Compliance Order Allows Business-As-Usual at the Seward Coal Loading Facility
In response to the Ninth Circuit Court of Appeals decision finding the Seward Coal Loading Facility in violation of the Clean Water Act, the Department of Environmental Conservation (DEC) issued a compliance order negotiated with the discharger Aurora Energy Services. The compliance order allows Aurora Energy to continue discharges without any protections for Resurrection Bay or the surrounding community. Aurora Energy has four months to submit an application, which can then take several months to process.
Aurora Energy was notified by Trustees for Alaska that its facility was violating the law five years ago. Yet it elected to fight in court, rather than get the required permit. Following the Ninth Circuit decision, Aurora Energy sought permission from DEC to allow it to keep loading coal during this period, citing undue economic hardship for it and others if it had to shut down.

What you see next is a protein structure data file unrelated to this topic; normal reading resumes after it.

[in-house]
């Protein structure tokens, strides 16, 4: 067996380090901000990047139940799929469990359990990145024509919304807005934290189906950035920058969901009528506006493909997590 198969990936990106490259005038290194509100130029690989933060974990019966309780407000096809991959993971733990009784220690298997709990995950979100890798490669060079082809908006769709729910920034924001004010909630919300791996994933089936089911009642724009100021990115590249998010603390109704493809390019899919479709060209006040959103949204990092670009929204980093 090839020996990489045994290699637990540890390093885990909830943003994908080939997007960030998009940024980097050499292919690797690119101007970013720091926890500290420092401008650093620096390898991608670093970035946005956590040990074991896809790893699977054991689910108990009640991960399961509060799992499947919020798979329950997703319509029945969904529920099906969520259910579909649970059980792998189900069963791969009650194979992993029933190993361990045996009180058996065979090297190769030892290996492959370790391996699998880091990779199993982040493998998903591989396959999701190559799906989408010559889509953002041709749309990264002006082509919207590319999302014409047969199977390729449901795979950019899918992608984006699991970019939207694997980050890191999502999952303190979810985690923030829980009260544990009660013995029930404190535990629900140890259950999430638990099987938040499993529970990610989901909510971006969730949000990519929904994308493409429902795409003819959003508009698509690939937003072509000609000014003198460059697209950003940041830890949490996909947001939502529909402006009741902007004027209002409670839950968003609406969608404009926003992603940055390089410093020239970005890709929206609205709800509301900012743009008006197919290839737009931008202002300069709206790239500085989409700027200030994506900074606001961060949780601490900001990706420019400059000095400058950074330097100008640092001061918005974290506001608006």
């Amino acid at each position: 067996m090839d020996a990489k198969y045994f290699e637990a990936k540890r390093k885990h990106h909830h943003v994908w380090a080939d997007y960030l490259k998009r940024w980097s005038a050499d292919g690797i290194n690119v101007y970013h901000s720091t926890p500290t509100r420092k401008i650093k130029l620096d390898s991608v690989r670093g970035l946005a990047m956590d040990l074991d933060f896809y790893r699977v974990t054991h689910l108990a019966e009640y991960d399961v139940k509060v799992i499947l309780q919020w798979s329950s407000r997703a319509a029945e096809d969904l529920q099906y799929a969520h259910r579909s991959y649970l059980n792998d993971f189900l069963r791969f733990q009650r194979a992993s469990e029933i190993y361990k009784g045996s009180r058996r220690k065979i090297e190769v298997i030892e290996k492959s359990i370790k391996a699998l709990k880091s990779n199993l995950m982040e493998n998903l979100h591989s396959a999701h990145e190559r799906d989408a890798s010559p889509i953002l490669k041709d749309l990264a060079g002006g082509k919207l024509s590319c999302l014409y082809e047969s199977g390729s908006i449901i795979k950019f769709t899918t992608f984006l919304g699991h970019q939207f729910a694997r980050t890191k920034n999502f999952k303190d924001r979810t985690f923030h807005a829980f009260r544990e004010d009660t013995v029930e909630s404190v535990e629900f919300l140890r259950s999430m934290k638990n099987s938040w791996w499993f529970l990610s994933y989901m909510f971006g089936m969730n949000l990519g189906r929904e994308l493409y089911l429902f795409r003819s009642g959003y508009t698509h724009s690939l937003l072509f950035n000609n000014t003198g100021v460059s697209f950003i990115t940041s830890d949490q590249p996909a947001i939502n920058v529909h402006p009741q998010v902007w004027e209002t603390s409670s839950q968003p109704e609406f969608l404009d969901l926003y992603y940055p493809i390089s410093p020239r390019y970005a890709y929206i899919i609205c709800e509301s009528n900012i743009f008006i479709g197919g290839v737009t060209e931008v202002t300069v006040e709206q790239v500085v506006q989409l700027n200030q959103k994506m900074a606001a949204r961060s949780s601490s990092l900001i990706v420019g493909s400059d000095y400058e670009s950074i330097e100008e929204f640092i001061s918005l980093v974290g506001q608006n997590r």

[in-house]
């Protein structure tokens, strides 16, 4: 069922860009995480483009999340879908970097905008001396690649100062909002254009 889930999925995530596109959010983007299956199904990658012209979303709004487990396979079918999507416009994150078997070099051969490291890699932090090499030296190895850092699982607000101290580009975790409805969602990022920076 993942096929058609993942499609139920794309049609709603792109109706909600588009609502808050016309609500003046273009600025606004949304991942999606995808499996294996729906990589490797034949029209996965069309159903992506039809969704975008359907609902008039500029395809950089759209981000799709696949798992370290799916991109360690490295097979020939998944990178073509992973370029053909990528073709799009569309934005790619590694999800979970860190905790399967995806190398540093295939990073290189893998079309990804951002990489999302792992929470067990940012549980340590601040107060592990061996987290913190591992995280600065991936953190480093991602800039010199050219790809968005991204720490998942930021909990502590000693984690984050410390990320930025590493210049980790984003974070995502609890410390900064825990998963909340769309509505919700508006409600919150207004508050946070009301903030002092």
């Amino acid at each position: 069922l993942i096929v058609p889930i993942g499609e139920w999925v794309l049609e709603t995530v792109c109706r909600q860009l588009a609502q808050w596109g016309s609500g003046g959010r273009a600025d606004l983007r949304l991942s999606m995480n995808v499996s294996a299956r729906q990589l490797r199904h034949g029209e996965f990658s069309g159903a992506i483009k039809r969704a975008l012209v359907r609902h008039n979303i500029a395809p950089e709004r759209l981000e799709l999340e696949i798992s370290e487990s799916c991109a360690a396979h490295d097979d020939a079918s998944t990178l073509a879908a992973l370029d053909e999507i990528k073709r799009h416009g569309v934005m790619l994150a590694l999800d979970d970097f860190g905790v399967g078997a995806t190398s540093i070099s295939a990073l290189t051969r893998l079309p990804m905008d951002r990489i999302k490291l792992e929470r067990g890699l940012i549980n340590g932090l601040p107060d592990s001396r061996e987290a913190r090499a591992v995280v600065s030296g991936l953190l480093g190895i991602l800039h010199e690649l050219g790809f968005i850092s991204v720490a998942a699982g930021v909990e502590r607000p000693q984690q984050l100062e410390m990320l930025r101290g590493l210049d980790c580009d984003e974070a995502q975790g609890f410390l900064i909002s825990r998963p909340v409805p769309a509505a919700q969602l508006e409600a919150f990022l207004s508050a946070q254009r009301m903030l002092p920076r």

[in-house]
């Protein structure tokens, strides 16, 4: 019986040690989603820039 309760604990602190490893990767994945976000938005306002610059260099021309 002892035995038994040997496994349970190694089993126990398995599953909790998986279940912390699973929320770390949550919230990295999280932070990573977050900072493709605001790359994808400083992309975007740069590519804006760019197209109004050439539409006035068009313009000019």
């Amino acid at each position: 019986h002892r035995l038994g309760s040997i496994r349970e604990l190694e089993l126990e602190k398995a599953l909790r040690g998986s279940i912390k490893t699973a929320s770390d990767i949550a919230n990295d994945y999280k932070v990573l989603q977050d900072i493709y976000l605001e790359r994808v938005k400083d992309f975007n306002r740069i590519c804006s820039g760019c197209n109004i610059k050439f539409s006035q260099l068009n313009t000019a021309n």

“Aurora Energy is fighting every step of the way,” said Russ Maddox, a longtime Seward resident and Sierra Club volunteer.
Trustees for Alaska represented the Alaska Chapter of the Sierra Club and Alaska Community Action on Toxics in the lawsuit. We will continue to monitor the Seward Coal Loading Facility’s permit application and compliance activities. We expect that issuance of the Clean Water Act permit will require changes to their loading system to limit or eliminate the discharge of coal into the bay, which will protect the bay and Seward residents.
Pam Miller, executive director of Alaska Community Action on Toxics said, “Aurora can do right by Seward residents, including their facility’s employees, if they choose to follow the Clean Water Act and be a good neighbor. Instead, they have focused on profit over people and the environment. We will continue to demand Aurora Energy comply with the Clean Water Act.”
Support our work to protect Seward from coal pollution. Donate Now